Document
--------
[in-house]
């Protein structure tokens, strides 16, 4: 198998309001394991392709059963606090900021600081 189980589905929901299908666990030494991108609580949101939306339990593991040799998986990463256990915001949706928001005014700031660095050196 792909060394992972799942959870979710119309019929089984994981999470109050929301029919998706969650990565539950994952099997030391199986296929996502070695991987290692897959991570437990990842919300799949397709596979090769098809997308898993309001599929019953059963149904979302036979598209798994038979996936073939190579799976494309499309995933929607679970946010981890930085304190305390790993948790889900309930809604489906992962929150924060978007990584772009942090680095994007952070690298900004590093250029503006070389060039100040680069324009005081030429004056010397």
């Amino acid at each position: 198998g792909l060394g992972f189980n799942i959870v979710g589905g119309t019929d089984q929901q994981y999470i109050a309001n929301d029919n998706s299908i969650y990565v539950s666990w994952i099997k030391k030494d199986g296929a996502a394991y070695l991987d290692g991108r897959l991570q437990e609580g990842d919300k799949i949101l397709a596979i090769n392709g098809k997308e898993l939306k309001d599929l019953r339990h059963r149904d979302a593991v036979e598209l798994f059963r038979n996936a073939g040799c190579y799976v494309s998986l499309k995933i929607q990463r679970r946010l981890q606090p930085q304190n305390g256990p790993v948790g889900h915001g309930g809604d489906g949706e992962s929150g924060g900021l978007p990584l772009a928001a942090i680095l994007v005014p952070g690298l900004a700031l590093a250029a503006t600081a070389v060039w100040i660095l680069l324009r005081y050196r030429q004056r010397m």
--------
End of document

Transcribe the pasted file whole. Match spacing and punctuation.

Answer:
[in-house]
């Protein structure tokens, strides 16, 4: 198998309001394991392709059963606090900021600081 189980589905929901299908666990030494991108609580949101939306339990593991040799998986990463256990915001949706928001005014700031660095050196 792909060394992972799942959870979710119309019929089984994981999470109050929301029919998706969650990565539950994952099997030391199986296929996502070695991987290692897959991570437990990842919300799949397709596979090769098809997308898993309001599929019953059963149904979302036979598209798994038979996936073939190579799976494309499309995933929607679970946010981890930085304190305390790993948790889900309930809604489906992962929150924060978007990584772009942090680095994007952070690298900004590093250029503006070389060039100040680069324009005081030429004056010397």
């Amino acid at each position: 198998g792909l060394g992972f189980n799942i959870v979710g589905g119309t019929d089984q929901q994981y999470i109050a309001n929301d029919n998706s299908i969650y990565v539950s666990w994952i099997k030391k030494d199986g296929a996502a394991y070695l991987d290692g991108r897959l991570q437990e609580g990842d919300k799949i949101l397709a596979i090769n392709g098809k997308e898993l939306k309001d599929l019953r339990h059963r149904d979302a593991v036979e598209l798994f059963r038979n996936a073939g040799c190579y799976v494309s998986l499309k995933i929607q990463r679970r946010l981890q606090p930085q304190n305390g256990p790993v948790g889900h915001g309930g809604d489906g949706e992962s929150g924060g900021l978007p990584l772009a928001a942090i680095l994007v005014p952070g690298l900004a700031l590093a250029a503006t600081a070389v060039w100040i660095l680069l324009r005081y050196r030429q004056r010397m």